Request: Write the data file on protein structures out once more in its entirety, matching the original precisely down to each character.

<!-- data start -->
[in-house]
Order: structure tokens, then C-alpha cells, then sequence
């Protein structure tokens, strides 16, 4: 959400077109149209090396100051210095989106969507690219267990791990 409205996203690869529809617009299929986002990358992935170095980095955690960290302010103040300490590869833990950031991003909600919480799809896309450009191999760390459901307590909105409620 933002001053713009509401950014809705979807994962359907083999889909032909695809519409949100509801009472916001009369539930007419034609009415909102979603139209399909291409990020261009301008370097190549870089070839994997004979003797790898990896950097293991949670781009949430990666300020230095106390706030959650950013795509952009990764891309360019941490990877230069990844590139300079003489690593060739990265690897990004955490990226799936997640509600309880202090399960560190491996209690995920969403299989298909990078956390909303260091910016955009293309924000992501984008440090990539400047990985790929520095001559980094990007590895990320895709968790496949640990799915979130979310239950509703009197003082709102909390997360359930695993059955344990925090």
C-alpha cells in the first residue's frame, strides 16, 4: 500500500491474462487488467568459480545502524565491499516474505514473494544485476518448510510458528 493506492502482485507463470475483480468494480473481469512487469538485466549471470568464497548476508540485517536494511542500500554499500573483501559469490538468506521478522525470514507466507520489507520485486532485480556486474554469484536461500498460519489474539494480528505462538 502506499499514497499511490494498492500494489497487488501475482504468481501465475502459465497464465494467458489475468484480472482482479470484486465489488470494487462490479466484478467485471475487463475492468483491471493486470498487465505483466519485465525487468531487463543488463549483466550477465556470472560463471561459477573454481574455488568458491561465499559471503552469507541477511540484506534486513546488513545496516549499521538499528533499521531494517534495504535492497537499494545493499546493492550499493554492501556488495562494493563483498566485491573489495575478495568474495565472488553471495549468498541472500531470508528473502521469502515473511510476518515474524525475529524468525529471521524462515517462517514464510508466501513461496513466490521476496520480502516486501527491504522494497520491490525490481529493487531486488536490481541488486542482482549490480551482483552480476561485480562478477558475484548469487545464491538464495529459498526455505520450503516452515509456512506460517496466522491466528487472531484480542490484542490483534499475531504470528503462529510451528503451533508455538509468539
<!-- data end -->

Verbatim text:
[in-house]
Order: structure tokens, then C-alpha cells, then sequence
């Protein structure tokens, strides 16, 4: 959400077109149209090396100051210095989106969507690219267990791990 409205996203690869529809617009299929986002990358992935170095980095955690960290302010103040300490590869833990950031991003909600919480799809896309450009191999760390459901307590909105409620 933002001053713009509401950014809705979807994962359907083999889909032909695809519409949100509801009472916001009369539930007419034609009415909102979603139209399909291409990020261009301008370097190549870089070839994997004979003797790898990896950097293991949670781009949430990666300020230095106390706030959650950013795509952009990764891309360019941490990877230069990844590139300079003489690593060739990265690897990004955490990226799936997640509600309880202090399960560190491996209690995920969403299989298909990078956390909303260091910016955009293309924000992501984008440090990539400047990985790929520095001559980094990007590895990320895709968790496949640990799915979130979310239950509703009197003082709102909390997360359930695993059955344990925090």
C-alpha cells in the first residue's frame, strides 16, 4: 500500500491474462487488467568459480545502524565491499516474505514473494544485476518448510510458528 493506492502482485507463470475483480468494480473481469512487469538485466549471470568464497548476508540485517536494511542500500554499500573483501559469490538468506521478522525470514507466507520489507520485486532485480556486474554469484536461500498460519489474539494480528505462538 502506499499514497499511490494498492500494489497487488501475482504468481501465475502459465497464465494467458489475468484480472482482479470484486465489488470494487462490479466484478467485471475487463475492468483491471493486470498487465505483466519485465525487468531487463543488463549483466550477465556470472560463471561459477573454481574455488568458491561465499559471503552469507541477511540484506534486513546488513545496516549499521538499528533499521531494517534495504535492497537499494545493499546493492550499493554492501556488495562494493563483498566485491573489495575478495568474495565472488553471495549468498541472500531470508528473502521469502515473511510476518515474524525475529524468525529471521524462515517462517514464510508466501513461496513466490521476496520480502516486501527491504522494497520491490525490481529493487531486488536490481541488486542482482549490480551482483552480476561485480562478477558475484548469487545464491538464495529459498526455505520450503516452515509456512506460517496466522491466528487472531484480542490484542490483534499475531504470528503462529510451528503451533508455538509468539